The Blackpool Tramway extension joins the route along the promenade to Blackpool North Railway Station, along Talbot Road from North Pier. It’s expected to be completed and opened in 2019.
The £22m extension forms part of Talbot Gateway regeneration project at Blackpool North train station. It includes a new tramway terminal, a four star Holiday Inn and office and retail units to let.
The cost of the extension also includes two brand new Flexity2 trams to run on the tramway to cope with the extra passenger demand.
Progress at Blackpool Tramway Extension
Thanks go to official Visit Fylde Coast Contributor Barrie C Woods for these photos of the Tramway in Talbot Road. As Barrie said, it looks like it’s heading straight into the front doors of Wilko’s! Photos taken on 31st October 2018
July 2018 Update
Many thanks once again to official Visit Fylde Coast Contributor Barrie C Woods for these photos of works taking place along Talbot Road, taken in July 2018.
Traces of the Past
The first three following photos are of works in the Talbot Road area, back when the initial work was carried out to build the Blackpool Council offices and Sainsbury’s.
The tramway did once follow this route as you can see from the fourth photo below, but it was closed in 1936.
Visit Fylde Coast Official Contributor Juliette Gregson captured traces of the original tram lines which once ran there. They’re a brilliant glimpse of the past.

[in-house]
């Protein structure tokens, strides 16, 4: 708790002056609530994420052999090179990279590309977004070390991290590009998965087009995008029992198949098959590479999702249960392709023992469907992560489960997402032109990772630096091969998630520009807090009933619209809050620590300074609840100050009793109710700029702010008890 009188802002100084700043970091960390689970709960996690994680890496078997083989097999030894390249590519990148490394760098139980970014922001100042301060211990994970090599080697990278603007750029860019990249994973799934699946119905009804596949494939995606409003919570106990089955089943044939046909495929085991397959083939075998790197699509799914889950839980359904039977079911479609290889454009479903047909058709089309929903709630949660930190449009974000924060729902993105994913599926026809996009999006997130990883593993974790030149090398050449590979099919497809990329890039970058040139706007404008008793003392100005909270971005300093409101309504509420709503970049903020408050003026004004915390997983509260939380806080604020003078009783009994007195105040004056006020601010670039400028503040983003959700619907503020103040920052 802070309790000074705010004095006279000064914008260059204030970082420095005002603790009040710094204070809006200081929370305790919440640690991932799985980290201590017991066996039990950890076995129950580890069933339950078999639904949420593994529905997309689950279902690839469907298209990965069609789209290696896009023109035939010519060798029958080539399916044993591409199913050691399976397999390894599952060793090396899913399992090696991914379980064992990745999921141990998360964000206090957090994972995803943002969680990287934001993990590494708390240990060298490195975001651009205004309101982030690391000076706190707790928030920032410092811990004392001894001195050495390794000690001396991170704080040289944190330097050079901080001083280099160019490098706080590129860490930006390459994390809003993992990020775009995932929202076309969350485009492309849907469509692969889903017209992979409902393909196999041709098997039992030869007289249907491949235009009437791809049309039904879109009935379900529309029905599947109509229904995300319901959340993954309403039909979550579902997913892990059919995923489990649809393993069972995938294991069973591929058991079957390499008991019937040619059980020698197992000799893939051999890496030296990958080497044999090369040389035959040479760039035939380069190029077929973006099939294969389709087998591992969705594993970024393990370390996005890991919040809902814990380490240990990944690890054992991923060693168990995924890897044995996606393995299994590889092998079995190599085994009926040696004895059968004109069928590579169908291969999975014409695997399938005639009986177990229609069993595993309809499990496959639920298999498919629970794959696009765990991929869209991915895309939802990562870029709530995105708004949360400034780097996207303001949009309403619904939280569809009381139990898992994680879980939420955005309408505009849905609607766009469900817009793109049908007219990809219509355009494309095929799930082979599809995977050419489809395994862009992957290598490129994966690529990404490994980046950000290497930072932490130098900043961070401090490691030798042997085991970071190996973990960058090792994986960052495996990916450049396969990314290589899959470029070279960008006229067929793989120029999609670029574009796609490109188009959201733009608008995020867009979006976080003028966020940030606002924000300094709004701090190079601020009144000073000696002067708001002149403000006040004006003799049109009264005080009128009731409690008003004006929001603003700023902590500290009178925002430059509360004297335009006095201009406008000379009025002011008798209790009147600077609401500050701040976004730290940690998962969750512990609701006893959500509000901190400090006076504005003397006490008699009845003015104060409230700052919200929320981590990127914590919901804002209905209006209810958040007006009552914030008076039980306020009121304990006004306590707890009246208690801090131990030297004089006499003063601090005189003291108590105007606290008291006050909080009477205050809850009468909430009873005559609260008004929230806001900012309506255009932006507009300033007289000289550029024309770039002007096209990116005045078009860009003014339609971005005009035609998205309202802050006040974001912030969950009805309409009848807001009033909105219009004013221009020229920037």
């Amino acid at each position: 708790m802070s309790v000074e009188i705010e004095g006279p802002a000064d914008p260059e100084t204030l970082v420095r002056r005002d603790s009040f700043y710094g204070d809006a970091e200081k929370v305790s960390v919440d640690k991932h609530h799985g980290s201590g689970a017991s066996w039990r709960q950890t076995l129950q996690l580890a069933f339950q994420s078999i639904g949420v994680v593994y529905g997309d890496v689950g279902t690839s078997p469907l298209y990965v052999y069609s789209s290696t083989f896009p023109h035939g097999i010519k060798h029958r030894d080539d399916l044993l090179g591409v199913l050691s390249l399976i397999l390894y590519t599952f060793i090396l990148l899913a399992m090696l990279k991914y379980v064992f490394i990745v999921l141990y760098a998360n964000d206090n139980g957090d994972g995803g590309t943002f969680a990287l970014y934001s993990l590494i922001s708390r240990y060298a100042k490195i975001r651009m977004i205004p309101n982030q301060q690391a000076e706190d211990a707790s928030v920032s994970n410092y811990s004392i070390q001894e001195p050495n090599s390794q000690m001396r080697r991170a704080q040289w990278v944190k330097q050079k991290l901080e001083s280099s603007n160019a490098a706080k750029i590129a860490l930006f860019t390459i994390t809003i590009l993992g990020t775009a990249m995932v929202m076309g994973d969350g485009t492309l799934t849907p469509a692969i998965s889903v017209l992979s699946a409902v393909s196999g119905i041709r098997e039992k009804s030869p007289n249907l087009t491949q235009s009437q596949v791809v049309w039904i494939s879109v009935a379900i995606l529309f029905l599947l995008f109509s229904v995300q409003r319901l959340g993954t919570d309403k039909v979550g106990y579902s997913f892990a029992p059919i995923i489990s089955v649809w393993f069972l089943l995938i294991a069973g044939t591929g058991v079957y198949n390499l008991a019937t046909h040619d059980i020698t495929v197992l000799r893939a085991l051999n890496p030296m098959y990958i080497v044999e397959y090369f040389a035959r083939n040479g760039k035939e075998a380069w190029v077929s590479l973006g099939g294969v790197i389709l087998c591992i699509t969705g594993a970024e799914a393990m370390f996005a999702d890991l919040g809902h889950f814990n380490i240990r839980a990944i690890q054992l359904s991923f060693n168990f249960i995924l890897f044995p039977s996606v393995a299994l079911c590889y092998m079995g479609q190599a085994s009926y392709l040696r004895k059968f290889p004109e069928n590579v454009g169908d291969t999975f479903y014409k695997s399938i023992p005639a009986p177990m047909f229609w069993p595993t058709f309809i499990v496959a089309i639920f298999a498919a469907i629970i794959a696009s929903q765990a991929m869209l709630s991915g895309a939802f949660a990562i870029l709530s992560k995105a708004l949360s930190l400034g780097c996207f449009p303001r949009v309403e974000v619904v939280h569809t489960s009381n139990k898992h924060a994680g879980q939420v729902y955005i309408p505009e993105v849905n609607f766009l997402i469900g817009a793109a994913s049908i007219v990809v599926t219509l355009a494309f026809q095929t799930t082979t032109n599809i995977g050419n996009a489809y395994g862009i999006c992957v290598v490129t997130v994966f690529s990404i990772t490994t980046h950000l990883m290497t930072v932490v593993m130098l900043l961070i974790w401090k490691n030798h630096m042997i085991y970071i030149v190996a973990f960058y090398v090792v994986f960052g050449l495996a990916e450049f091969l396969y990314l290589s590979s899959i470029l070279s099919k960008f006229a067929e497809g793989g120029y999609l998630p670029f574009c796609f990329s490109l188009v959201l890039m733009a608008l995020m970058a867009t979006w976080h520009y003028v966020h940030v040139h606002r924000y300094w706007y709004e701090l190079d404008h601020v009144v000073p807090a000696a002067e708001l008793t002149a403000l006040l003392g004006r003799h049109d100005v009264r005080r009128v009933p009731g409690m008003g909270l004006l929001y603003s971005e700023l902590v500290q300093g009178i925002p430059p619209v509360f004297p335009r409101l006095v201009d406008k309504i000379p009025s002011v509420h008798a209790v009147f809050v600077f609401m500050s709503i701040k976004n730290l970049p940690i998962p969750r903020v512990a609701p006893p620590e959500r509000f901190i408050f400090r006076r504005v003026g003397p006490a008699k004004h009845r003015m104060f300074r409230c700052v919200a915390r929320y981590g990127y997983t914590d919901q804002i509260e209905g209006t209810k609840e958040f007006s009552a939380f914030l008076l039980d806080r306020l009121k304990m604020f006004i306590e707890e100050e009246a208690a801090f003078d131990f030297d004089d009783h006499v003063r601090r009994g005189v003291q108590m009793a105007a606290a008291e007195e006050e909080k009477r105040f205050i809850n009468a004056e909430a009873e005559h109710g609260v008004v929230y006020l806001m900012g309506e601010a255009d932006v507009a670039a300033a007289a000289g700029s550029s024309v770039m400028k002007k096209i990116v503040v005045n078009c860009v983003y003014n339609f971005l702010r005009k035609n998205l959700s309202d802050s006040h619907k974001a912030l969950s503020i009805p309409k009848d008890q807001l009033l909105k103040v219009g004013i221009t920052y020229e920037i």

Excellent News for Blackpool
The Blackpool Tramway Extension is excellent news and a huge step forward in continuing to regenerate the Talbot Gateway. It will create more jobs for people in Blackpool and a stronger economy for everybody in the town.
Almost two million journeys go through Blackpool North train station every year and rail journeys to the resort are growing. This extension will capitalise on the electrification and growth in rail travel and will make journeys for residents, commuters and visitors from the train station much easier.
Over five million people already use the current tramway every year. That number is growing and passengers are extremely happy with the service they get from our modern day, accessible trams.
Two extra Flexity2 trams will allow us to cope with the extra demand and add on the extra services needed, which is also a huge bonus. Last year, passenger journeys on Blackpool trams increased by 3.9%, while passenger revenue increased by 15.4%, with a total of 5.1m journeys taking place in 2016/17
That demand for tram and train travel shows that the Blackpool tramway extension is sure to be a success. It will be a huge boost to the resort when it opens.
Blackpool Tramway Extension – Second Phase of Talbot Gateway
The extension will also be the linchpin at the centre of the second phase of the Talbot Gateway.